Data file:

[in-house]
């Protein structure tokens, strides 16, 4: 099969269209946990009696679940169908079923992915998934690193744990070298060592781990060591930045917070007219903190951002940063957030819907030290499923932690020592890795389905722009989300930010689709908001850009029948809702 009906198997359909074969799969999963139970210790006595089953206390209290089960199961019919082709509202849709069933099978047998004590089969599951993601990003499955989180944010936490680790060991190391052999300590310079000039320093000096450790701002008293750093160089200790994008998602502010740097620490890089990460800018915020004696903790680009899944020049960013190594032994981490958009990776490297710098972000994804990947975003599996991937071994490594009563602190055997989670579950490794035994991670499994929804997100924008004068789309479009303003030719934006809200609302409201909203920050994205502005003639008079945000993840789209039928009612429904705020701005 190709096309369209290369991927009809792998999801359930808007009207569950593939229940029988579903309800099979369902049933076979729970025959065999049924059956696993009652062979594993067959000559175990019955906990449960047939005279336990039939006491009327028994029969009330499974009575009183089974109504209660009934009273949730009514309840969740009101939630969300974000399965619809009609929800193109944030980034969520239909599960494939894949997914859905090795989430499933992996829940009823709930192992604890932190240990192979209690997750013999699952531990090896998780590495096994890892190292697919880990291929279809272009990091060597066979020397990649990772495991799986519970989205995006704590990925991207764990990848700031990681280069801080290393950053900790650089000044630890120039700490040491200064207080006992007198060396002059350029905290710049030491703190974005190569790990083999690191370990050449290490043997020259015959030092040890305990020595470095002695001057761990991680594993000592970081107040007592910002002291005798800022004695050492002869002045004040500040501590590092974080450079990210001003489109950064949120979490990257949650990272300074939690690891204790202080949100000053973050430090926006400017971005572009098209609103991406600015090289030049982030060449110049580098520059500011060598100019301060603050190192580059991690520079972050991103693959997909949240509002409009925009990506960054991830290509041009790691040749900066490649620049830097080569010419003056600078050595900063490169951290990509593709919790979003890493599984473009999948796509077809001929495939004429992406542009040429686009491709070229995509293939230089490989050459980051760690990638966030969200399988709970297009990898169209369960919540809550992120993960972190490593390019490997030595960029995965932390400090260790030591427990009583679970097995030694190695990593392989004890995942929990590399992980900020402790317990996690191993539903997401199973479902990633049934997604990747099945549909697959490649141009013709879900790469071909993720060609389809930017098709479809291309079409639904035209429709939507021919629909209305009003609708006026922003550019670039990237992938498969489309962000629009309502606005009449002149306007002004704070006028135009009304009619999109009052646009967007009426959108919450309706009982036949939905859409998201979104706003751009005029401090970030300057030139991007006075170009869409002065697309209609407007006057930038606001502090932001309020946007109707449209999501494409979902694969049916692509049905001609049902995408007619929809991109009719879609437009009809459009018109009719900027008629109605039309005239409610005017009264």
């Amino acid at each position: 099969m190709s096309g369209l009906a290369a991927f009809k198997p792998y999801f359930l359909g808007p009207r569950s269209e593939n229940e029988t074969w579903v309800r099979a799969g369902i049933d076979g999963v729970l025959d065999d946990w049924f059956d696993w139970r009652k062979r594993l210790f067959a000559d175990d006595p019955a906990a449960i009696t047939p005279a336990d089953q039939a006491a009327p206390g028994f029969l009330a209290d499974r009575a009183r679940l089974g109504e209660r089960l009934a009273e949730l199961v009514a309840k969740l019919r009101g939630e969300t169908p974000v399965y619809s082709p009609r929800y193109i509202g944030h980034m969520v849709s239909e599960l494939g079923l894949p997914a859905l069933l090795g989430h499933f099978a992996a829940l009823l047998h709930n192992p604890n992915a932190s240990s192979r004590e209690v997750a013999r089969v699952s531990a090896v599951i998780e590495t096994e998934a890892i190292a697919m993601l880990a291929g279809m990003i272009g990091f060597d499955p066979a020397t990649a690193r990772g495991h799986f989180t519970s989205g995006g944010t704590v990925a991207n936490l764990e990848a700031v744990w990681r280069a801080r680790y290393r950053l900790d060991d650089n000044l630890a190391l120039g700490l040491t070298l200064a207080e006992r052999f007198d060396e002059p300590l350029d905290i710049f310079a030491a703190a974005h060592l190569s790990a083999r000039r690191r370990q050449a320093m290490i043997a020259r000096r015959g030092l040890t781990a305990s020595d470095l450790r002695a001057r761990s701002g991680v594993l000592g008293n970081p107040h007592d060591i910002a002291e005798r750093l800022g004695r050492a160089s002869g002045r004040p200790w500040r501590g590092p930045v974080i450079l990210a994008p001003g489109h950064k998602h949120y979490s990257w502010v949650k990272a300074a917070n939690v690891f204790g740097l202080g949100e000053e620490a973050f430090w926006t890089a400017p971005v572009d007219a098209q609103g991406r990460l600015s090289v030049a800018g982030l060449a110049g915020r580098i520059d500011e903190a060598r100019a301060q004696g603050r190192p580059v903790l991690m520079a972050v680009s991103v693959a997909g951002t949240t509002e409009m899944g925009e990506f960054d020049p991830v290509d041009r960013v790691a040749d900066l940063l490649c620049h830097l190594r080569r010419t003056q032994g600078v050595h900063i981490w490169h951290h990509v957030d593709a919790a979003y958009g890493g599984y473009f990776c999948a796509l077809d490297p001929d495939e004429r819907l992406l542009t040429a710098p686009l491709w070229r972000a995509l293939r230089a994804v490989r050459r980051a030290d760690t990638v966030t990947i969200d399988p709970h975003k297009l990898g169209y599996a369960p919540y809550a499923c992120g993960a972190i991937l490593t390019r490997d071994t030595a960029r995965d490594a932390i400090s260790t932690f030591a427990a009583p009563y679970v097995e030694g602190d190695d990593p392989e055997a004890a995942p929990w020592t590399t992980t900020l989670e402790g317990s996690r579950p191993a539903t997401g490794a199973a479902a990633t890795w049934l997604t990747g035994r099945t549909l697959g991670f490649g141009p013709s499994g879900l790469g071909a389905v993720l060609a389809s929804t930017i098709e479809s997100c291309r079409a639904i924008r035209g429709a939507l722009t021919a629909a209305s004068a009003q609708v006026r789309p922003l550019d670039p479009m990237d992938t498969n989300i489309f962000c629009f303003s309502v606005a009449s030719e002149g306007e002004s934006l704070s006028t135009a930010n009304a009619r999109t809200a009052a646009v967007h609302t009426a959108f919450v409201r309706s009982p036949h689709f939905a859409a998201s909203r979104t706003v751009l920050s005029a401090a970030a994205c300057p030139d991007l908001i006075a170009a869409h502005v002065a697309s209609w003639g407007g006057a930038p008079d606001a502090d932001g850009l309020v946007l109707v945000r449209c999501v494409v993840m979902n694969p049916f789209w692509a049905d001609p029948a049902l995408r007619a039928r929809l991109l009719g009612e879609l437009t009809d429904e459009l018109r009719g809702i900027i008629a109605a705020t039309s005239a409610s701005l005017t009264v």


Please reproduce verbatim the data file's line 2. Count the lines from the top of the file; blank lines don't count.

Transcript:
């Protein structure tokens, strides 16, 4: 099969269209946990009696679940169908079923992915998934690193744990070298060592781990060591930045917070007219903190951002940063957030819907030290499923932690020592890795389905722009989300930010689709908001850009029948809702 009906198997359909074969799969999963139970210790006595089953206390209290089960199961019919082709509202849709069933099978047998004590089969599951993601990003499955989180944010936490680790060991190391052999300590310079000039320093000096450790701002008293750093160089200790994008998602502010740097620490890089990460800018915020004696903790680009899944020049960013190594032994981490958009990776490297710098972000994804990947975003599996991937071994490594009563602190055997989670579950490794035994991670499994929804997100924008004068789309479009303003030719934006809200609302409201909203920050994205502005003639008079945000993840789209039928009612429904705020701005 190709096309369209290369991927009809792998999801359930808007009207569950593939229940029988579903309800099979369902049933076979729970025959065999049924059956696993009652062979594993067959000559175990019955906990449960047939005279336990039939006491009327028994029969009330499974009575009183089974109504209660009934009273949730009514309840969740009101939630969300974000399965619809009609929800193109944030980034969520239909599960494939894949997914859905090795989430499933992996829940009823709930192992604890932190240990192979209690997750013999699952531990090896998780590495096994890892190292697919880990291929279809272009990091060597066979020397990649990772495991799986519970989205995006704590990925991207764990990848700031990681280069801080290393950053900790650089000044630890120039700490040491200064207080006992007198060396002059350029905290710049030491703190974005190569790990083999690191370990050449290490043997020259015959030092040890305990020595470095002695001057761990991680594993000592970081107040007592910002002291005798800022004695050492002869002045004040500040501590590092974080450079990210001003489109950064949120979490990257949650990272300074939690690891204790202080949100000053973050430090926006400017971005572009098209609103991406600015090289030049982030060449110049580098520059500011060598100019301060603050190192580059991690520079972050991103693959997909949240509002409009925009990506960054991830290509041009790691040749900066490649620049830097080569010419003056600078050595900063490169951290990509593709919790979003890493599984473009999948796509077809001929495939004429992406542009040429686009491709070229995509293939230089490989050459980051760690990638966030969200399988709970297009990898169209369960919540809550992120993960972190490593390019490997030595960029995965932390400090260790030591427990009583679970097995030694190695990593392989004890995942929990590399992980900020402790317990996690191993539903997401199973479902990633049934997604990747099945549909697959490649141009013709879900790469071909993720060609389809930017098709479809291309079409639904035209429709939507021919629909209305009003609708006026922003550019670039990237992938498969489309962000629009309502606005009449002149306007002004704070006028135009009304009619999109009052646009967007009426959108919450309706009982036949939905859409998201979104706003751009005029401090970030300057030139991007006075170009869409002065697309209609407007006057930038606001502090932001309020946007109707449209999501494409979902694969049916692509049905001609049902995408007619929809991109009719879609437009009809459009018109009719900027008629109605039309005239409610005017009264």